I. The Invitation
The Little Monster was invited to a birthday party, which was lovely; he’s been invited to very few. Although the parties are great for him as he experiences what it’s like to be a kid like any other, I dread them, because the Man I Married and I haven’t been able to do the Dump and Run like most parents. We watch with envy as other parents drop their kids off with a nicely wrapped present and then wave goodbye with giddy grins. We wonder what they do with their two hours of freedom. I know where we’d be: in bed.
But if the Little Monster attends a party, so do we. He requires supervision, so we trail him around for two hours. This is okay if the parents, like one couple we know, shove big drinks into our mitts and keep them topped off (we walk to these parties). But normally attending a boy’s birthday party is about as fun as sitting inside the kettle drum as the ape tosses the bone in 2001: A Space Odyssey.
But this birthday party would be with ten boys at a video game arcade downtown.
“Well, I’m sure as shooting not going to that,” I said to the Little Monster when I read the invite, tossing it aside.
I do what I can for my kid, I really do, but to communicate my aversion to accompanying him, I would have to write a new Inferno—it would be very short, because hanging out at a game center for two hours with ten boys would comprise all seven levels of my hell. Even a hip flask wouldn’t improve things much.
We could say no to this one, which was downtown a week before Christmas. Were the parents nuts? But, gosh, it was just great that he got invited.
Then I had a thought:
What if we just…left him there? (And then actually picked him up again two hours later?)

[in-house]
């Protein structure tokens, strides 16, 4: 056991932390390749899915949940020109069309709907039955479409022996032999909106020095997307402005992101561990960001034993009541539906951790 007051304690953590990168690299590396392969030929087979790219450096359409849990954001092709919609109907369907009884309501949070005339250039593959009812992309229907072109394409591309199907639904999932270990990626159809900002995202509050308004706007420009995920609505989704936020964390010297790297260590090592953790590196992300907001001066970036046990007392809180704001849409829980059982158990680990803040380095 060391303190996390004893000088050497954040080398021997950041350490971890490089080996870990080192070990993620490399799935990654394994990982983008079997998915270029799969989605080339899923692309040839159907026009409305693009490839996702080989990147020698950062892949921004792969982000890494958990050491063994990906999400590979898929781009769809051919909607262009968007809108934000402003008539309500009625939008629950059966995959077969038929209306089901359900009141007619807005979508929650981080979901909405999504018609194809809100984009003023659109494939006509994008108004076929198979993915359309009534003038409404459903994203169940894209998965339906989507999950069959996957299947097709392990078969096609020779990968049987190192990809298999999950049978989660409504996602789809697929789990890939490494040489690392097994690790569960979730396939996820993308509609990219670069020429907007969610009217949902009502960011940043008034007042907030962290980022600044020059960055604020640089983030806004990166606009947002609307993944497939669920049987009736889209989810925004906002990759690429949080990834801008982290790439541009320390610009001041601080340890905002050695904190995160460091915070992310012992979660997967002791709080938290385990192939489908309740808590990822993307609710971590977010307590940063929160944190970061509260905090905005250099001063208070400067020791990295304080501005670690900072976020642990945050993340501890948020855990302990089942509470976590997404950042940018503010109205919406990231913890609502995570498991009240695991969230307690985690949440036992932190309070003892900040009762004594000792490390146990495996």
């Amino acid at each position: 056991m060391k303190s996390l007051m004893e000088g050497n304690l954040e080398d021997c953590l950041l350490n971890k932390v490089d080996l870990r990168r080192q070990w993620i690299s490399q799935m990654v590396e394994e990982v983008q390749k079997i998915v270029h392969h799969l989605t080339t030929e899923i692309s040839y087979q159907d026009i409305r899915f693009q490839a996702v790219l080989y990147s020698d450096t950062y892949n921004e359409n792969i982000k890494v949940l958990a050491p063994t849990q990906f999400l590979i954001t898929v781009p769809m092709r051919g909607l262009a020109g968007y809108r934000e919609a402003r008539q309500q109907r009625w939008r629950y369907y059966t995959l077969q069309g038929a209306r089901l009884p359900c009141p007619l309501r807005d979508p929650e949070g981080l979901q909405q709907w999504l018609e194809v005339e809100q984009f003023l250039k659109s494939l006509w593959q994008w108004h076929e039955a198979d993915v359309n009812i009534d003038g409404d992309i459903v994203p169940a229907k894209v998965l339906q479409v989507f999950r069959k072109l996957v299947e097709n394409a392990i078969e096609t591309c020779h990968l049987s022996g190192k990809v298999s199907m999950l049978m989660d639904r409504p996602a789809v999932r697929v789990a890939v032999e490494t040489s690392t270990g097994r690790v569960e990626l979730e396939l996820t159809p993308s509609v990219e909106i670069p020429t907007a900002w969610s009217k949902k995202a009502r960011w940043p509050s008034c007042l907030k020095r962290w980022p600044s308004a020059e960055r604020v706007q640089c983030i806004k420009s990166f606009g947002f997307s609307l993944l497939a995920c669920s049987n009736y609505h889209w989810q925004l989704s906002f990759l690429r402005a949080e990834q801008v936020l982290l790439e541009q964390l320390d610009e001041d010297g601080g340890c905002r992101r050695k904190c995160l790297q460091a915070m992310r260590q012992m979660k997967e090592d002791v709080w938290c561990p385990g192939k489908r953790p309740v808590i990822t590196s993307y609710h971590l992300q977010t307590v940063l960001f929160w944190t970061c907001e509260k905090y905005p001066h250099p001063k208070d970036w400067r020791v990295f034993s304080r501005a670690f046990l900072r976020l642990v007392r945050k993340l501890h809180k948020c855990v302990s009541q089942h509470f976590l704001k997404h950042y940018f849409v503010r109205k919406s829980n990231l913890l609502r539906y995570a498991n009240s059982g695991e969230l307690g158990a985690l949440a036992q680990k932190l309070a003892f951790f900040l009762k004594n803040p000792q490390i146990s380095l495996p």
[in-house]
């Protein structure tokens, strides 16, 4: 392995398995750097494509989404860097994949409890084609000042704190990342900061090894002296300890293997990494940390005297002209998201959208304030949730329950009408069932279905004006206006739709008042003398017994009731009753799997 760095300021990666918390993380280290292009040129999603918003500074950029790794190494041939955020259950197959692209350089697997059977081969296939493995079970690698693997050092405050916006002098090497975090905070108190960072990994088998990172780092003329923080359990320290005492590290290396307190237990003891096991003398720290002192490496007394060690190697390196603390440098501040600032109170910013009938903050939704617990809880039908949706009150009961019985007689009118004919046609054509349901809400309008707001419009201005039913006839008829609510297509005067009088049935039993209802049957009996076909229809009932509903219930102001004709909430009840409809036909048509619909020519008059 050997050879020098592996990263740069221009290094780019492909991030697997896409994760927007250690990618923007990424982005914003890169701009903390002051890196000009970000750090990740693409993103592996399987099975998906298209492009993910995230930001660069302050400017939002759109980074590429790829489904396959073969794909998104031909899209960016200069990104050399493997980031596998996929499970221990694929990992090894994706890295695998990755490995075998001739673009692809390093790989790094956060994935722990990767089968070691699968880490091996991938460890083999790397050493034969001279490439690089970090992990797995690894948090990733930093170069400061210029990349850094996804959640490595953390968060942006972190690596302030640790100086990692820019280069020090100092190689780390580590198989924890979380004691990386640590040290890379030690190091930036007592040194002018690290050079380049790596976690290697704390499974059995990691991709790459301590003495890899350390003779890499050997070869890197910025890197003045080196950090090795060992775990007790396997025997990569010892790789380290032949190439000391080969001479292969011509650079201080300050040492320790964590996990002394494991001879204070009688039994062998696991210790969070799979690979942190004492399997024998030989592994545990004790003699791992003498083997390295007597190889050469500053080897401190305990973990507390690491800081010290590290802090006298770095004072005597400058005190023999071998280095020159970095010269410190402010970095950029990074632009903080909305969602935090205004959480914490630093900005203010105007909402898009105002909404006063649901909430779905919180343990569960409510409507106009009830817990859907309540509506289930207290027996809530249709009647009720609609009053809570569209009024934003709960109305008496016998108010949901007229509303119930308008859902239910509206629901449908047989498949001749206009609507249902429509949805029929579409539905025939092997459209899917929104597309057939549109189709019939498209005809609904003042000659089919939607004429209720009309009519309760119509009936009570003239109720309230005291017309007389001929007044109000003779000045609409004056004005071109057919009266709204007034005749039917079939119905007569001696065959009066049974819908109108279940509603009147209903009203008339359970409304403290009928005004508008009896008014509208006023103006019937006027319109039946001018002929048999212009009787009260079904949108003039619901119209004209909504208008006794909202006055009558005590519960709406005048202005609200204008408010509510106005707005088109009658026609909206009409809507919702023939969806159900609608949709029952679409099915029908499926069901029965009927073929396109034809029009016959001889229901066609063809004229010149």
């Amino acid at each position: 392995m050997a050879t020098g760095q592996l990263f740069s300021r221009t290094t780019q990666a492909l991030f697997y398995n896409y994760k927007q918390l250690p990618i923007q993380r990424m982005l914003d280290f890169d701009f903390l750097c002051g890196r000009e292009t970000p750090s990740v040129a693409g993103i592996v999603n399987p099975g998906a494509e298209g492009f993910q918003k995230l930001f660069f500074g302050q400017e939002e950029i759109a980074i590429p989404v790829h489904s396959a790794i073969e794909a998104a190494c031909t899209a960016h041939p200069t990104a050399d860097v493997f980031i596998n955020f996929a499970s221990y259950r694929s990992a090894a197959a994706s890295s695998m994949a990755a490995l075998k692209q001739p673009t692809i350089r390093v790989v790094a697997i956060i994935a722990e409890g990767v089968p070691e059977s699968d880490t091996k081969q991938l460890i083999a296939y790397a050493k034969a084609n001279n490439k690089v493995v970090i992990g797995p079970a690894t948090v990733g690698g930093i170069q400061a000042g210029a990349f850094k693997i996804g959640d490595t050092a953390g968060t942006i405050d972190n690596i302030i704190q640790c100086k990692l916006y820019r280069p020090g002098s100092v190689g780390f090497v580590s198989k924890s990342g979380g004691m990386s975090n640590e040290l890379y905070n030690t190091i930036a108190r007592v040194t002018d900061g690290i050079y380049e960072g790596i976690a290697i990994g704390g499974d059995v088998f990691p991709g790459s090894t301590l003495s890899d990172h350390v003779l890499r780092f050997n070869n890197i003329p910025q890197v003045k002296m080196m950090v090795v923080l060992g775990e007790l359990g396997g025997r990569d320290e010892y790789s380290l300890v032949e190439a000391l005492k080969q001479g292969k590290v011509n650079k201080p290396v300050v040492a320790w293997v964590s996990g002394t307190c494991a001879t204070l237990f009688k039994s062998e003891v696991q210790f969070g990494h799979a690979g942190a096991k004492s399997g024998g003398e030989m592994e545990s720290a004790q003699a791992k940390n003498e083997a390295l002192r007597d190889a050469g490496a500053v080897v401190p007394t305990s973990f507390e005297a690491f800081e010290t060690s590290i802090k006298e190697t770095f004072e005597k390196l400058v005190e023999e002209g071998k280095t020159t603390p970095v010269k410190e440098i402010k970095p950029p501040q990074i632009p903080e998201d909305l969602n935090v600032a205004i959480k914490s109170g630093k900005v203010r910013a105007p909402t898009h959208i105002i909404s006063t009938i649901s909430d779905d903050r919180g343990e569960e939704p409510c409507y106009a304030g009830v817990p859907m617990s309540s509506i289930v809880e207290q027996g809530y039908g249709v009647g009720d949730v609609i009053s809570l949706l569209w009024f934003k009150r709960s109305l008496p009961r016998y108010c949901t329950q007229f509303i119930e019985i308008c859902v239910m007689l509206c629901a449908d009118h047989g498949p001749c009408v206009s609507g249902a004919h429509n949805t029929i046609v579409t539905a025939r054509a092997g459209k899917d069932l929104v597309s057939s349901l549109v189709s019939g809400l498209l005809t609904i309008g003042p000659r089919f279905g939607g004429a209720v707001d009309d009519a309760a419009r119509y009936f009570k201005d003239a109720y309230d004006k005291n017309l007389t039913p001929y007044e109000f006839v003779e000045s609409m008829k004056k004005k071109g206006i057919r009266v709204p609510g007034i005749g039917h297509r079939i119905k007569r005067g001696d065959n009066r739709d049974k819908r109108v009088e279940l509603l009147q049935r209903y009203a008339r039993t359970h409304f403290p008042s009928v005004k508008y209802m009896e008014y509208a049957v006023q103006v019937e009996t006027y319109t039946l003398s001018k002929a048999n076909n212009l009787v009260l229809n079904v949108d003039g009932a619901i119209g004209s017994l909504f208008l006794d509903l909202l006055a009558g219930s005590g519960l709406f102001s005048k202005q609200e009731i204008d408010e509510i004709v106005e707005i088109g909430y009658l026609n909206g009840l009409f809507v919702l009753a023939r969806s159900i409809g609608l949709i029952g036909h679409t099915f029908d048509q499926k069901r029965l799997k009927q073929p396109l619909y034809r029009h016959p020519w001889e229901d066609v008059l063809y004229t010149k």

Like the other parents do?
Maybe it was time. Maybe he’d earned the privilege. Maybe we could be normal? Finally?
“Okay,” I told him, “but only if your therapist says it’s okay for you to be there without us.”
So at our next appointment I explained to the therapist about the party and how I couldn’t go because it was at a gaming center.
“Sure you can go,” he said cheerfully to me. “You could play a few games.”
“NO,” I enunciated between clenched teeth. “I canNOT go.”
“Ahh. Well, actually, a game center is one of the better scenarios. Nothing much can happen there.” He went over a few simple ground rules for the Little Monster and we moved on.
But I couldn’t let it go. I kept bringing it back up.
“So, Little Monster, what would you do if, say, a, a teenager came up to you and wanted to play the game that you were playing? What would you do?”
“What if you scored really well on a game and a young man came up and sort of put his arm around your shoulder? What would you do?”
Maybe the therapist was wrong! Here we were worrying about the Little Monster’s behavior, but game centers are filled with kids! What better place for icky people to hang out to prey upon them? Oh, my! Here I was worrying about the Little Monster all this time, but now I needed to worry about the entire rest of the planet!
II. The Journey